I had a chance to sit down with him shortly before his return home. We spoke of how comparable teaching in a school is to the hands on teaching that goes on every day in the kitchen, agreeing that it made for a fairly easy transition for most chefs to move from their kitchen to a classroom. I asked him how he approached the subject of celebrity, because I knew inevitably the subject had to have come up. He responded by saying, “ I started by knocking the stars out of their eyes, reminding them that you don’t jog around the block on a Wednesday, and then run a marathon on a Saturday. You need to have the legs to stand on, you need to be prepared for this career for the rest of your life, you need to be inspired to survive and have longevity in this career. If TV comes, it comes because you’ve earned it, not because you deserve it.” Perhaps the words that resonated most with me was when he spoke of perfection. He said, “Perfection doesn’t happen, you will never attain perfection, but you should always be striving for perfection.” It wasn’t that his words were so profound and mind blowing, but it was how often I have heard these words spoken. It would seem that the very best in this industry, whether celebrity or not, share the same understanding of just what it takes to make it.
On behalf of the guests who enjoyed Chef Cosentino’s creations, and the students who had the pleasure of learning from him, I’d like to commend the leadership team at NAIT, who continue to raise the bar for the young cooks entering their program by offering them a top level program and introducing them to just how far this career can take them. Keep up the incredible work at developing top level talent and helping to put Edmonton on the map as a top tier culinary destination.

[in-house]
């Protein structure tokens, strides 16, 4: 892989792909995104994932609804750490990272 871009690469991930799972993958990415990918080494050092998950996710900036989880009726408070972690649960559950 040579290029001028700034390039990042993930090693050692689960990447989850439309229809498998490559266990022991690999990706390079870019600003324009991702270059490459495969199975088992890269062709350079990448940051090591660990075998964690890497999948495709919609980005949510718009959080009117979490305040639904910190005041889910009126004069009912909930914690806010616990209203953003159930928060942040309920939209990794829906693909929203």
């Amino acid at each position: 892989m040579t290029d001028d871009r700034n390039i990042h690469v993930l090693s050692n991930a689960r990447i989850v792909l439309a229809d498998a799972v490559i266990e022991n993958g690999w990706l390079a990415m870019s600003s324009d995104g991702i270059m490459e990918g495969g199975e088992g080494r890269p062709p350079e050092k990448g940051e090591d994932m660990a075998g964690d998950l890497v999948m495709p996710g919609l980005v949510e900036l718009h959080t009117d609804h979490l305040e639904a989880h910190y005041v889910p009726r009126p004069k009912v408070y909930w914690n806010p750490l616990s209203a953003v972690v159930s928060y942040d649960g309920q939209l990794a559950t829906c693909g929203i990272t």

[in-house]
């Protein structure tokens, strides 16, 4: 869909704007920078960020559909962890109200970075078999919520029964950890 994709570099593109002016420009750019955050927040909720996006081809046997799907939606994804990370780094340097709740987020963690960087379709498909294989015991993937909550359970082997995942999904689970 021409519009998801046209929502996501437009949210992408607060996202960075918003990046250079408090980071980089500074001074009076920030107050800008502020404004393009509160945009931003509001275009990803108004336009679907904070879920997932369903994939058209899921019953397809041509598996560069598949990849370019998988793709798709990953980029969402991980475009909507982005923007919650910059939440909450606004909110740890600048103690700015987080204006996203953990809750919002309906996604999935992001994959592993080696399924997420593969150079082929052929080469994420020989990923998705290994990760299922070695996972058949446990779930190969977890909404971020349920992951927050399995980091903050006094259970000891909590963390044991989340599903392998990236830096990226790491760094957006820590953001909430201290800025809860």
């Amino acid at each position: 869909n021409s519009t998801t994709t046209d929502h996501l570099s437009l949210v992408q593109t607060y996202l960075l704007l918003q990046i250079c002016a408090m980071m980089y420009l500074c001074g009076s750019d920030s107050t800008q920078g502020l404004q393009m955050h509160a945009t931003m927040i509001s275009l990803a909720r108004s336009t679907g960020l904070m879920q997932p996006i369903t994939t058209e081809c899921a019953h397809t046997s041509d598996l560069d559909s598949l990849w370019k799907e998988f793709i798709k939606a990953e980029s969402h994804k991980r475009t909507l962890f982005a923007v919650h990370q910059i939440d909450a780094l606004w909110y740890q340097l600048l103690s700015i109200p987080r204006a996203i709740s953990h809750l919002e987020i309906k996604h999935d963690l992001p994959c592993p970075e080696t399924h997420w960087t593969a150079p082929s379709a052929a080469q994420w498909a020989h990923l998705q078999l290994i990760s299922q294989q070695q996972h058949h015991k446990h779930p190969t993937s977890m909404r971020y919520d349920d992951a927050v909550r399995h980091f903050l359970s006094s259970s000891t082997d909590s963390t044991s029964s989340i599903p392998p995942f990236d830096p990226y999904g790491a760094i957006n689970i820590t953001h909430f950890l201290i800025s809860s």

In honor of Chef Cosentino’s succulent lamb dish last week, I thought I would prepare one of my own. I hope you enjoy it!
Pan Seared Lamb Loin, Vanilla Parsnip Puree, Red Currant Reduction
Prep time: 45 minutes
Cooking time: 20 minutes
4 lamb loin
¼ cup extra virgin olive oil
2 bulbs garlic, peeled, smashed
8-10 fresh sage leaves
Salt and pepper to taste
4 Tbsp. raw butter
¼ cup heavy cream
1 Tbsp. vanilla bean paste
1 Tbsp. honey
Salt and pepper to taste
1 cup red wine
½ cup red currant jelly
1 Tbsp. red wine vinegar
Smash the garlic, lightly tear the sage leaves with your hands, place all in a bowl with olive oil
Toss the lamb loins in the marinade and cover evenly, then cover and refrigerate at least 30 minutes
Meanwhile, peel the parsnips, remove stems, chop into large chunks
Place in salted water and bring to a boil, cook until soft but not overcooked
Meanwhile, place the red wine in a small pot and bring to a simmer, slowly reducing, add the red currant jelly, and the red wine vinegar
Once cooked drain all excess water from the parsnips and place in the food processor, or back in the pot to hand mash (I prefer the processor for this recipe because I like it very smooth)
Add the cream, butter, honey and vanilla, and puree until smooth, or mash until smooth, set aside
Now place a medium pan on high heat
Removing excess leaves from the lamb, place the loins in the hot pan
Sear on all sides, allowing it to brown evenly, about 7-8 minutes for medium rare
Remove from the pan and allow the loins to rest for 5-6 minutes
Meanwhile, stir the red currant reduction to ensure it is smooth and the jelly has dissolved, the consistency should be a light syrup
Lay a generous spoonful of the parsnip puree on the plate, then slice the lamb loin on the biase and place it on the parsnip puree
Top with the red currant reduction and serve
I serve this with roasted potatoes. It makes a crispy contrast to the soft puree. Enjoy this with a big glass of red wine.